Zak suggested that I watch shutter island, as it would be a movie that I would enjoy. :) He wasn't wrong. I was pulled right into the story (even if the acting was a little distracting at times).
- It's 1954, and up-and-coming U.S. marshal Teddy Daniels is assigned to investigate the disappearance of a patient from Boston's Shutter Island Ashecliffe Hospital. He's been pushing for an assignment on the island for personal reasons, but before long he wonders whether he hasn't been brought there as part of a twisted plot by hospital doctors whose radical treatments range from unethical to illegal to downright sinister. Teddy's shrewd investigating skills soon provide a promising lead, but the hospital refuses him access to records he suspects would break the case wide open. As a hurricane cuts off communication with the mainland, more dangerous criminals "escape" in the confusion, and the puzzling, improbable clues multiply, Teddy begins to doubt everything - his memory, his partner, even his own sanity.
The best bit however is the twist at the end, which I hope to not spoil for you.
Anyway, being a hospital for the criminally insane post WWII it's hardly an unusual propostition that you would see someone who is Manic-Depressive (BiPolar)...which of course you do. It got me wondering if Zak equated me with the Manic-Depressive in the movie, or if he hadn't connected the dots between A and B. Most likely he hasn't noticed the link. Which is quite sweet in a way...makes me feel that little bit more normal. LOL, on the other hand if he did link A and B, then I ought to feel quite insulted!
The BiPolar person isn't exhibiting symptoms aside from her psychotic break makes me wonder if Hollywood even bothers to research the illnesses they are trying to portray. It is however, quite obvious they seized upon the two illnesses that are well known to the public to help authenticate the Insane Asylum image. I suppose that I should be thankful I'm not Schizophrenic, as they were tared with the "I'm covered in my own filth" brush. So much for social media trying to educate the masses about mental illness.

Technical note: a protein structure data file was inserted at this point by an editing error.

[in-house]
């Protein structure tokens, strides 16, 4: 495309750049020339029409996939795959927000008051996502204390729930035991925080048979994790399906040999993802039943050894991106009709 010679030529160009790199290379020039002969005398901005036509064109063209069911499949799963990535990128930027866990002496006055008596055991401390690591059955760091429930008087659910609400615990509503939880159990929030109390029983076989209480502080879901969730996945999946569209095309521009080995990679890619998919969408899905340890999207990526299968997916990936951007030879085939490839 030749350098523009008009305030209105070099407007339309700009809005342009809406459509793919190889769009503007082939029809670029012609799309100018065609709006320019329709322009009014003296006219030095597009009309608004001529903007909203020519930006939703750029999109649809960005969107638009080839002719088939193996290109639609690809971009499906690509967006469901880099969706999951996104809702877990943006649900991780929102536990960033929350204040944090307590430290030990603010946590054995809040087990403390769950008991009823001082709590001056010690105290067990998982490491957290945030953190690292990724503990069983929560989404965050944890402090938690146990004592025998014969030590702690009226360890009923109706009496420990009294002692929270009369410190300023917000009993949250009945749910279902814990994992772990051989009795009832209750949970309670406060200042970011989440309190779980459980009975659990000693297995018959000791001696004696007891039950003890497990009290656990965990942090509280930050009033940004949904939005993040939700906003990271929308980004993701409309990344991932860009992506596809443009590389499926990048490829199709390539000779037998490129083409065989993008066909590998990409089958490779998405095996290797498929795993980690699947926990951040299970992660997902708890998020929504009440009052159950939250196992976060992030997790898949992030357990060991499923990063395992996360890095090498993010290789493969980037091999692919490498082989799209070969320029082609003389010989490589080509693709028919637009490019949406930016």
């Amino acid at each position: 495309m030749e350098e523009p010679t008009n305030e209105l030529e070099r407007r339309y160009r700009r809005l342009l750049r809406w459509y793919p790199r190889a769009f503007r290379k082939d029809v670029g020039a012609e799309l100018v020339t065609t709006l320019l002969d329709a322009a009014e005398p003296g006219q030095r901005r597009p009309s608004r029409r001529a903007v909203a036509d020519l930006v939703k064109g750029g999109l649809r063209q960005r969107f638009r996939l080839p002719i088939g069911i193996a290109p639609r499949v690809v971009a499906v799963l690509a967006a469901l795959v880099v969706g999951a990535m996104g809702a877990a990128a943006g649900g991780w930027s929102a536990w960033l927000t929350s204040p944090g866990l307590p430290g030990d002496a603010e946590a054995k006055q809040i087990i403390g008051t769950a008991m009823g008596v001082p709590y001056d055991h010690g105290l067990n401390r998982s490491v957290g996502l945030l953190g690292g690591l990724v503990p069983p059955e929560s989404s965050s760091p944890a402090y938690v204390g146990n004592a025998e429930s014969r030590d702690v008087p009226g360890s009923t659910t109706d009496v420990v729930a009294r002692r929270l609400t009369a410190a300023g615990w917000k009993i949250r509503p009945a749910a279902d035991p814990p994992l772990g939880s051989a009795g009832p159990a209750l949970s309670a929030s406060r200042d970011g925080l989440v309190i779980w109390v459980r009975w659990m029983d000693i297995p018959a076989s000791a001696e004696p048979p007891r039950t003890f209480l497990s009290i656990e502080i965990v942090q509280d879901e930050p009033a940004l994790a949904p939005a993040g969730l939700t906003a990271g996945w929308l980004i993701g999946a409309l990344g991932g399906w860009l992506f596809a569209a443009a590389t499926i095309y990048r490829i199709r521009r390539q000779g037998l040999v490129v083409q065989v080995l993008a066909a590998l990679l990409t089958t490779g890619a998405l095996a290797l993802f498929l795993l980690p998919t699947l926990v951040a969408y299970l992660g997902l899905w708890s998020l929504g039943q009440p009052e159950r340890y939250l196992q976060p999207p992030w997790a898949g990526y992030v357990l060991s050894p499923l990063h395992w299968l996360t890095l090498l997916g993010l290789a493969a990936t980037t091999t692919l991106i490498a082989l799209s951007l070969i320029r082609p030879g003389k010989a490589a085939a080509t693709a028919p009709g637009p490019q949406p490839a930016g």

So, back to me (lol, anyone would think it's all I ever talk about). Hmmm, I wonder if I could behave as calmly as the bipolar person did in the movie when they killed their family...I honestly doubt it. After having listened to the accounts of friends who have also dealt with BiPolar psychotic breaks, I doubt that any of them could say the same either. Usually there are lots of tears, shouting, rocking back and forth, clinging to loved ones begging them to stop the insanity...hardly any of which was evident in the movie version of a BiPolar break. Although I suppose since this scene was such a tiny part within the whole of the movie, I could cut them a little slack.
I suppose that if taken solely as a movie thriller, and not an accurate portrayal of mental illness (which is the position I ought to take) this movie captures exactly what Hollywood intended it to. After all would people really want to go to the movies to see real life?
Here's to the escapisim of movies, the knowledge that the good guys always win, Santa always arrives before the sun comes up, the funny guy gets the girl, kisses are accompanied by fireworks, and that everything is wrapped up in just over two hours.